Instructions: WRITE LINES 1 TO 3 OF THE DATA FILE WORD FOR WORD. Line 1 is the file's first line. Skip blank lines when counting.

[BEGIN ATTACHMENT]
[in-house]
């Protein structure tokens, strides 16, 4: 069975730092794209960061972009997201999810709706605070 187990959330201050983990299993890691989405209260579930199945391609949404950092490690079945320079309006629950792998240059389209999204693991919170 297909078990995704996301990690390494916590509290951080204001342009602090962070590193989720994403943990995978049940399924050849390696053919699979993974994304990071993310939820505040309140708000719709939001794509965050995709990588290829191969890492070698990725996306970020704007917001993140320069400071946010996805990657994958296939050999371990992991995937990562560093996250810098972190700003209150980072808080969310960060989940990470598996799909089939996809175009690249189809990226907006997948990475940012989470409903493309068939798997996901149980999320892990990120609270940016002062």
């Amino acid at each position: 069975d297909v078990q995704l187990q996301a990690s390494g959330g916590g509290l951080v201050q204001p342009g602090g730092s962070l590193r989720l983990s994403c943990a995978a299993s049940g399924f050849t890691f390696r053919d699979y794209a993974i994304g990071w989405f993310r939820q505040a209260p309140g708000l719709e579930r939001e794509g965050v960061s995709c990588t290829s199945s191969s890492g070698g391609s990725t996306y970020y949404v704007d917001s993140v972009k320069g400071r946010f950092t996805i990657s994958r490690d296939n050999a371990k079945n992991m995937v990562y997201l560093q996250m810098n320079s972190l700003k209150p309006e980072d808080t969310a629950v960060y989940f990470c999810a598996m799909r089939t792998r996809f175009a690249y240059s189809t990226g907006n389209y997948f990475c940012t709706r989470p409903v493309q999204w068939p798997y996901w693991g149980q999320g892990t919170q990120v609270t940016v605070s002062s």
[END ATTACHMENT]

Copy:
[in-house]
């Protein structure tokens, strides 16, 4: 069975730092794209960061972009997201999810709706605070 187990959330201050983990299993890691989405209260579930199945391609949404950092490690079945320079309006629950792998240059389209999204693991919170 297909078990995704996301990690390494916590509290951080204001342009602090962070590193989720994403943990995978049940399924050849390696053919699979993974994304990071993310939820505040309140708000719709939001794509965050995709990588290829191969890492070698990725996306970020704007917001993140320069400071946010996805990657994958296939050999371990992991995937990562560093996250810098972190700003209150980072808080969310960060989940990470598996799909089939996809175009690249189809990226907006997948990475940012989470409903493309068939798997996901149980999320892990990120609270940016002062």
């Amino acid at each position: 069975d297909v078990q995704l187990q996301a990690s390494g959330g916590g509290l951080v201050q204001p342009g602090g730092s962070l590193r989720l983990s994403c943990a995978a299993s049940g399924f050849t890691f390696r053919d699979y794209a993974i994304g990071w989405f993310r939820q505040a209260p309140g708000l719709e579930r939001e794509g965050v960061s995709c990588t290829s199945s191969s890492g070698g391609s990725t996306y970020y949404v704007d917001s993140v972009k320069g400071r946010f950092t996805i990657s994958r490690d296939n050999a371990k079945n992991m995937v990562y997201l560093q996250m810098n320079s972190l700003k209150p309006e980072d808080t969310a629950v960060y989940f990470c999810a598996m799909r089939t792998r996809f175009a690249y240059s189809t990226g907006n389209y997948f990475c940012t709706r989470p409903v493309q999204w068939p798997y996901w693991g149980q999320g892990t919170q990120v609270t940016v605070s002062s």